Lab three (Digital Systems)

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This lab begins with a pair of programs (compiled from the same source file) that output a list of primes on the serial port. One of the programs uses polling to wait for the serial port to be ready before transmitting each character; the other buffers the characters waiting to be output, and uses interrupts to send each character when the port is ready.

The lab3-primes directory of the lab materials contains the following files:

Makefile Build script
primes-poll.c Main program that uses polling
primes-intr.c Main program that uses interrupts
hardware.h Header file with layout of I/O registers
lib.c, lib.h Library with implementation of printf
startup.c Startup code
nRF51822.ld Linker script
lab3.geany Geany project file

Typing make as usual (or selecting Build>Make in Geany) will build two version of the primes program: in primes-poll.hex is the version that uses polling, and in primes-intr.hex is the interrupt-driven version. The implementation of the function serial_putc that does the work of printf is different in the two programs, and the interrupt-driven program has an additional function with the special name uart_handler that the hardware calls when a UART interrupt is triggered.

One of the LEDs on the micro:bit is turned on while the program is running and printing the first 500 primes, and turned off at the end. You can time the program with a watch, or wire the board up to an oscilloscope or logic analyser to get a more accurate timing.


  • Modify primes-poll.c so that transmission of each character completes before serial_putc returns, rather than before transmitting the character on the next call. Does this have a measurable effect on the running time?
  • How small can you make the transmit buffer and still have the interrupt-driven version primes-intr.c work? Does a very small buffer adversely affect the running time?
  • Add code to monitor the maximum number of characters stored in the transmit buffer, and print it at the end. Try increasing the buffer size to larger powers of two – you should be able to use values up to 8192 – and see if the whole buffer is ever filled.
  • Add code to turn on an LED when the program is searching for the next prime, and turn it off when it is printing a prime it has found. Use a scope or logic analyser on the LED and the serial line to visualise the overlap between thinking and printing.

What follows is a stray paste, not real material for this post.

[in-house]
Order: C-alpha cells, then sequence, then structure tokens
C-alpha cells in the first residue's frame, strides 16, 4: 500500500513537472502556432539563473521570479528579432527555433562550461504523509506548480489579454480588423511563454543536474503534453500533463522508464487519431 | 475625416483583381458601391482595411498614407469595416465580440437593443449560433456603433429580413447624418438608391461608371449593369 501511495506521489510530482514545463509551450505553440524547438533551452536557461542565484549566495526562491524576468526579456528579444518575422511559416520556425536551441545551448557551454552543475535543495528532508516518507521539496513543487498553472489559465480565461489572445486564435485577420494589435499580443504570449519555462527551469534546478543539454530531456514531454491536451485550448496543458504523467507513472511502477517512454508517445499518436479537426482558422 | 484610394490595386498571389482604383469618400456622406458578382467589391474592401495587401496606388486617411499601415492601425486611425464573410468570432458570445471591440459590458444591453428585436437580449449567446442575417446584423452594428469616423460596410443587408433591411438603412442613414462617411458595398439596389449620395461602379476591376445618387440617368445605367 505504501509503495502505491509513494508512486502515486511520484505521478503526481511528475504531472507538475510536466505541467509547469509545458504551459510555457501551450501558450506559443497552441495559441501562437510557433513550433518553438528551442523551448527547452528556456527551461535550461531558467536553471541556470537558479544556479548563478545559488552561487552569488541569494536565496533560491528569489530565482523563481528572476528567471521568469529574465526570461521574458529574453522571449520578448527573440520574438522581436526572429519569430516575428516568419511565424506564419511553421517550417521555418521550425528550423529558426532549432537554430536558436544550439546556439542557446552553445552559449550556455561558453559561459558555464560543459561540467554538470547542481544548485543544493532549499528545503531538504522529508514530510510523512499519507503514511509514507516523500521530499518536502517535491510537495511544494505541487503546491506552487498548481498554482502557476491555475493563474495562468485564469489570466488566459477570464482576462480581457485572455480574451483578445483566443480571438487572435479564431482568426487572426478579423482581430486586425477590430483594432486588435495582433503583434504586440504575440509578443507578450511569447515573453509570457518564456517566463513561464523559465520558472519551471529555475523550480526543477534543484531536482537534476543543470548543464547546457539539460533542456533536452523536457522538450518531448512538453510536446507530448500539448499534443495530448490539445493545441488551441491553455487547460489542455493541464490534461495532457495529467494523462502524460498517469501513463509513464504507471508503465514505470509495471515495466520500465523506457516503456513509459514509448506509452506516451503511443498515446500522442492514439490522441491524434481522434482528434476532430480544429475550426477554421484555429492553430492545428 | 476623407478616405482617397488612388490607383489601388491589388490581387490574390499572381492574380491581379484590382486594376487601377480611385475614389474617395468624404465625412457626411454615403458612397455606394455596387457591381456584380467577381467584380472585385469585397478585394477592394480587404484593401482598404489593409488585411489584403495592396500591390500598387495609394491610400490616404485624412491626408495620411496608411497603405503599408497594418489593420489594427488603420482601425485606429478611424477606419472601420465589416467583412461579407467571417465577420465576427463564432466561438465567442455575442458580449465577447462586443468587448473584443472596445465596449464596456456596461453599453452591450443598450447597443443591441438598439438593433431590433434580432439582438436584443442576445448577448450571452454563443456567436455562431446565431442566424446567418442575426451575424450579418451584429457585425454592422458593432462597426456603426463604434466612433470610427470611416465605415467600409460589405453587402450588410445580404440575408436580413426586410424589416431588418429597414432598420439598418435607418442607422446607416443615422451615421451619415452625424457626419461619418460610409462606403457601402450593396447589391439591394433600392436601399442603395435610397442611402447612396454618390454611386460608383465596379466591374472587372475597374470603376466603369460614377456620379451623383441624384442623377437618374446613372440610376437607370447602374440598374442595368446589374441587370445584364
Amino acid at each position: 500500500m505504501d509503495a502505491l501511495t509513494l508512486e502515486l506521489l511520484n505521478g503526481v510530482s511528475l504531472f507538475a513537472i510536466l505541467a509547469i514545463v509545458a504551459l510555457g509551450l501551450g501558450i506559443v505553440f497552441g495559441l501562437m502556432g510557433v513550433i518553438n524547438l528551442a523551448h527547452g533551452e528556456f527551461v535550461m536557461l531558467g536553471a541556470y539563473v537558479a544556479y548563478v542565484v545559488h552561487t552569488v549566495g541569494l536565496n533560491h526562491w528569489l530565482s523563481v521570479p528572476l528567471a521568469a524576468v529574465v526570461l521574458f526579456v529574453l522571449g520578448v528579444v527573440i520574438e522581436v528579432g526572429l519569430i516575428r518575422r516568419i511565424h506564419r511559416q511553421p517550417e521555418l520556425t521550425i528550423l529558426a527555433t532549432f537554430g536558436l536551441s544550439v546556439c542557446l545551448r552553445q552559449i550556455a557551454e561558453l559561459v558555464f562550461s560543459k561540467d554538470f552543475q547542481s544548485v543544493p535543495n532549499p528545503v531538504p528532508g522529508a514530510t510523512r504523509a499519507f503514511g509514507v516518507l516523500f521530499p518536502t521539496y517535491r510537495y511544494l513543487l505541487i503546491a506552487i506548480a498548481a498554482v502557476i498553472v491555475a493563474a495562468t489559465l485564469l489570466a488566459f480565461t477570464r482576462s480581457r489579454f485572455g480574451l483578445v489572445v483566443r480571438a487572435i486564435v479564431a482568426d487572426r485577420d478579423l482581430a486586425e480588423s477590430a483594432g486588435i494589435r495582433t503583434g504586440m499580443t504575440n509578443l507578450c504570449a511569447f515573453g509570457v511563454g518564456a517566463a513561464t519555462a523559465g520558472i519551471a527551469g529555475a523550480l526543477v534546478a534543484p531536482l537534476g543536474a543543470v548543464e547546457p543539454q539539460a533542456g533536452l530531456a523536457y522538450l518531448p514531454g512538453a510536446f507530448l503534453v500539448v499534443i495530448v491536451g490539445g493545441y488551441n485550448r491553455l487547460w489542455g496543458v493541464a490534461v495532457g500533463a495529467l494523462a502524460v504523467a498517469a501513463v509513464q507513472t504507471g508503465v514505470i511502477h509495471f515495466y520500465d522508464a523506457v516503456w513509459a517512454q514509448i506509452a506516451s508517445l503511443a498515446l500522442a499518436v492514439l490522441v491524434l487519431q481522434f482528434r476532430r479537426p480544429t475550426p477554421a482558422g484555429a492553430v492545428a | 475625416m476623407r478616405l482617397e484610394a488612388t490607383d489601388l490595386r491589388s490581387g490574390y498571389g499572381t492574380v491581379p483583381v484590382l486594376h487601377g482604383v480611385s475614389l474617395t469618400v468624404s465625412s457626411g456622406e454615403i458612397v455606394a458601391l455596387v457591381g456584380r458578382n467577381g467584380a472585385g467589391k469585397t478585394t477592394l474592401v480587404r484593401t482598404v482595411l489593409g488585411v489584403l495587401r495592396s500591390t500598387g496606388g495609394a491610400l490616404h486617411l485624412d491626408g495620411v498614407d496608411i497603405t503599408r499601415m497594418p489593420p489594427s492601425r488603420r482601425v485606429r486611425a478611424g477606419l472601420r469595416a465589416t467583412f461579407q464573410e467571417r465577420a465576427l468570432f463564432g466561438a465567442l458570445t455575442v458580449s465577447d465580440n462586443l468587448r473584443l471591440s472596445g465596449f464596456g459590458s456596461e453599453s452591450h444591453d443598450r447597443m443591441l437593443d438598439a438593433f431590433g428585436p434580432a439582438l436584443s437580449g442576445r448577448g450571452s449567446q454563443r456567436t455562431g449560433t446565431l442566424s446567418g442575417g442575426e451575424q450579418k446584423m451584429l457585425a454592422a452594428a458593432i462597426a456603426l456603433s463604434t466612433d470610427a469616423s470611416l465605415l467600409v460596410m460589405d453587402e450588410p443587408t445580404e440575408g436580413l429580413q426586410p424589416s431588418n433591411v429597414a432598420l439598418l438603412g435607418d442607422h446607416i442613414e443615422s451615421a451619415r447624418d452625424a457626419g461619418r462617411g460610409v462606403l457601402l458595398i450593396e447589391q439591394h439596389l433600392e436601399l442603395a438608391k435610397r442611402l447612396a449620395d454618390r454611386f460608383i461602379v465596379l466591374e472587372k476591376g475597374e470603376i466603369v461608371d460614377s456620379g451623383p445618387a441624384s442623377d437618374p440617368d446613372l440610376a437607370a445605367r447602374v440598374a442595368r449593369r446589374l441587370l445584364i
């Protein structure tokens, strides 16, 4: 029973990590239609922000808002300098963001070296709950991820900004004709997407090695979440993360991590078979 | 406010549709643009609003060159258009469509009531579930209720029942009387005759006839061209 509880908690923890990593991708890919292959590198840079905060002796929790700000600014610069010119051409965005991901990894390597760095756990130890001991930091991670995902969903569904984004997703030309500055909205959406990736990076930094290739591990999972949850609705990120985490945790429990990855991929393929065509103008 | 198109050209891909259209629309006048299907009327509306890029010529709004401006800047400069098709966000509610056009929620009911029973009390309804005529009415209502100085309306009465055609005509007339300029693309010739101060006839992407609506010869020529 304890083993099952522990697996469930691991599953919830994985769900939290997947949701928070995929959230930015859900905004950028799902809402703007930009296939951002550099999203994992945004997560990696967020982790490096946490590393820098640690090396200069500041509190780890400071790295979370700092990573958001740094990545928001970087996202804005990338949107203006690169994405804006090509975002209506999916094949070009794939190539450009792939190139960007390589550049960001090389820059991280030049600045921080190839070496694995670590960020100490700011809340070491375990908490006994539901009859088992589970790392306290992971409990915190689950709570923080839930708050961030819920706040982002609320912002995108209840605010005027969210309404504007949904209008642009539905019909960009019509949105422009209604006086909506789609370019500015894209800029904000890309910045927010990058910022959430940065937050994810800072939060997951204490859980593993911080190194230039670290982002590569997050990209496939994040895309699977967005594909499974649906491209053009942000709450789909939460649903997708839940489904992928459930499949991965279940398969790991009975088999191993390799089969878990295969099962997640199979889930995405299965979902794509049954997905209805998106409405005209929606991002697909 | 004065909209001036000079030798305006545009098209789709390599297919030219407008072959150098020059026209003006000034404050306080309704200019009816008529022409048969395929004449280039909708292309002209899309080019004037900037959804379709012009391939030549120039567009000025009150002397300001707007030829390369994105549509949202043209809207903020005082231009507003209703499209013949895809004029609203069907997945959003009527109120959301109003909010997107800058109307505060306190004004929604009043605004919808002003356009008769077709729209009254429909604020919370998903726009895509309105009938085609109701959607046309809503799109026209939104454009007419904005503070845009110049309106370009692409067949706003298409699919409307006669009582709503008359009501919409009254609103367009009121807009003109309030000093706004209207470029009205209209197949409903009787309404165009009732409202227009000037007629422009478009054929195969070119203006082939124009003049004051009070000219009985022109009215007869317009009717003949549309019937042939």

• What happens to the running time of both programs if we modify them to print not the first 500 primes, but the first 500 primes that are more than 1 000 000 or 10 000 000?
  • If the calls to intr_disable and intr_enable in serial_putc are removed, does the program continue to work? Can you persuade it to go wrong? What if the critical section is reduced to cover only the else part of the conditional if (txidle)?
  • When an interrupt occurs, the register values are saved on the stack. This ought not to affect the functioning of properly written code that has been correctly translated: but can you write some sneaky code to detect that memory just beyond the top of the stack is changing in an unpredictable way? Hint: the loop in serial_putc ought to experience some interrupts.

More demanding:

  • Find out from Chapter 21 of the hardware reference manual for the nRF51822 how to configure the random number generator. Write a driver based on the hints given in Problem Sheet 3, and write a program that generates and prints a histogram showing the distribution of random values. Note: symbolic constants for the device addresses of the RNG are in the latest revision of the source file hardware.h.
  • A bizarre challenge: find out if serial transmission can be implemented by bit-banging. This will mean configuring the correct pin as a GPIO output, and using delay loops to generate the RS-232 waveform with the correct timing. Use of an oscilloscope or logic analyser will be essential to get the timing right.